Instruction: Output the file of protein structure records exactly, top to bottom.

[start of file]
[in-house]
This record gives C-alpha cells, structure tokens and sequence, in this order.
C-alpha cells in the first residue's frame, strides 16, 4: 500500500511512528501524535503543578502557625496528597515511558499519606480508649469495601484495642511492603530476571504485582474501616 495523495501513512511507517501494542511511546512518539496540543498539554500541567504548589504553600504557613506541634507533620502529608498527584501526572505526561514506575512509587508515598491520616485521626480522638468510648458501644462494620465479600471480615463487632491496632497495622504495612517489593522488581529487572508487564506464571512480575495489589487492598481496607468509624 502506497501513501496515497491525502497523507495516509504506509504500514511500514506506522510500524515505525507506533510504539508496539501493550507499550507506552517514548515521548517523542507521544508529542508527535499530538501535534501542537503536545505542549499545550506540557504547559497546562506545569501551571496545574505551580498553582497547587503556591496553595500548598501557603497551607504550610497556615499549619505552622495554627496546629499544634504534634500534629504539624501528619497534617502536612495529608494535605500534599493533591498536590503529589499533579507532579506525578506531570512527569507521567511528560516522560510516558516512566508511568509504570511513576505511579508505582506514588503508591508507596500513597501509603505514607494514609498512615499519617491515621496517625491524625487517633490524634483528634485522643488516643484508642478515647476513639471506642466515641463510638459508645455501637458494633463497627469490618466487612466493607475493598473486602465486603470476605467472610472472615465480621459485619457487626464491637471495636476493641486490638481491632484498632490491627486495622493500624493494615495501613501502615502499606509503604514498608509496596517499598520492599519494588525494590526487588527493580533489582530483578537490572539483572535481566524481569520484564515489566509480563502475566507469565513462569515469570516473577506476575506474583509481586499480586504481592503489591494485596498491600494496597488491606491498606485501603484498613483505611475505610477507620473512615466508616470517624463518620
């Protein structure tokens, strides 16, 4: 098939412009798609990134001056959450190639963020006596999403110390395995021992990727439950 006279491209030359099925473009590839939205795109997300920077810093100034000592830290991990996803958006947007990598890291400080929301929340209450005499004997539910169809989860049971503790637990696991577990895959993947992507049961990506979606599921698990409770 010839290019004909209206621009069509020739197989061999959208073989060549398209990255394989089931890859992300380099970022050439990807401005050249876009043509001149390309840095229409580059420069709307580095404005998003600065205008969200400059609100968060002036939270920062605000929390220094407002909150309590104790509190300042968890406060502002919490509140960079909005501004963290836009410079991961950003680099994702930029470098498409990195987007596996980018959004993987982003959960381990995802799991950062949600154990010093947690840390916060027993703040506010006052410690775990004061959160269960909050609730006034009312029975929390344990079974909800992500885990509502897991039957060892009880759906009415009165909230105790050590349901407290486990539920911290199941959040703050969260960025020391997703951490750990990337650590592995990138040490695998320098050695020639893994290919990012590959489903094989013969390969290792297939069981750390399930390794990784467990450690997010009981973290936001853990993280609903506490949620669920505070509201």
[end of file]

[in-house]
This record gives C-alpha cells, structure tokens and sequence, in this order.
C-alpha cells in the first residue's frame, strides 16, 4: 500500500511512528501524535503543578502557625496528597515511558499519606480508649469495601484495642511492603530476571504485582474501616 495523495501513512511507517501494542511511546512518539496540543498539554500541567504548589504553600504557613506541634507533620502529608498527584501526572505526561514506575512509587508515598491520616485521626480522638468510648458501644462494620465479600471480615463487632491496632497495622504495612517489593522488581529487572508487564506464571512480575495489589487492598481496607468509624 502506497501513501496515497491525502497523507495516509504506509504500514511500514506506522510500524515505525507506533510504539508496539501493550507499550507506552517514548515521548517523542507521544508529542508527535499530538501535534501542537503536545505542549499545550506540557504547559497546562506545569501551571496545574505551580498553582497547587503556591496553595500548598501557603497551607504550610497556615499549619505552622495554627496546629499544634504534634500534629504539624501528619497534617502536612495529608494535605500534599493533591498536590503529589499533579507532579506525578506531570512527569507521567511528560516522560510516558516512566508511568509504570511513576505511579508505582506514588503508591508507596500513597501509603505514607494514609498512615499519617491515621496517625491524625487517633490524634483528634485522643488516643484508642478515647476513639471506642466515641463510638459508645455501637458494633463497627469490618466487612466493607475493598473486602465486603470476605467472610472472615465480621459485619457487626464491637471495636476493641486490638481491632484498632490491627486495622493500624493494615495501613501502615502499606509503604514498608509496596517499598520492599519494588525494590526487588527493580533489582530483578537490572539483572535481566524481569520484564515489566509480563502475566507469565513462569515469570516473577506476575506474583509481586499480586504481592503489591494485596498491600494496597488491606491498606485501603484498613483505611475505610477507620473512615466508616470517624463518620
């Protein structure tokens, strides 16, 4: 098939412009798609990134001056959450190639963020006596999403110390395995021992990727439950 006279491209030359099925473009590839939205795109997300920077810093100034000592830290991990996803958006947007990598890291400080929301929340209450005499004997539910169809989860049971503790637990696991577990895959993947992507049961990506979606599921698990409770 010839290019004909209206621009069509020739197989061999959208073989060549398209990255394989089931890859992300380099970022050439990807401005050249876009043509001149390309840095229409580059420069709307580095404005998003600065205008969200400059609100968060002036939270920062605000929390220094407002909150309590104790509190300042968890406060502002919490509140960079909005501004963290836009410079991961950003680099994702930029470098498409990195987007596996980018959004993987982003959960381990995802799991950062949600154990010093947690840390916060027993703040506010006052410690775990004061959160269960909050609730006034009312029975929390344990079974909800992500885990509502897991039957060892009880759906009415009165909230105790050590349901407290486990539920911290199941959040703050969260960025020391997703951490750990990337650590592995990138040490695998320098050695020639893994290919990012590959489903094989013969390969290792297939069981750390399930390794990784467990450690997010009981973290936001853990993280609903506490949620669920505070509201």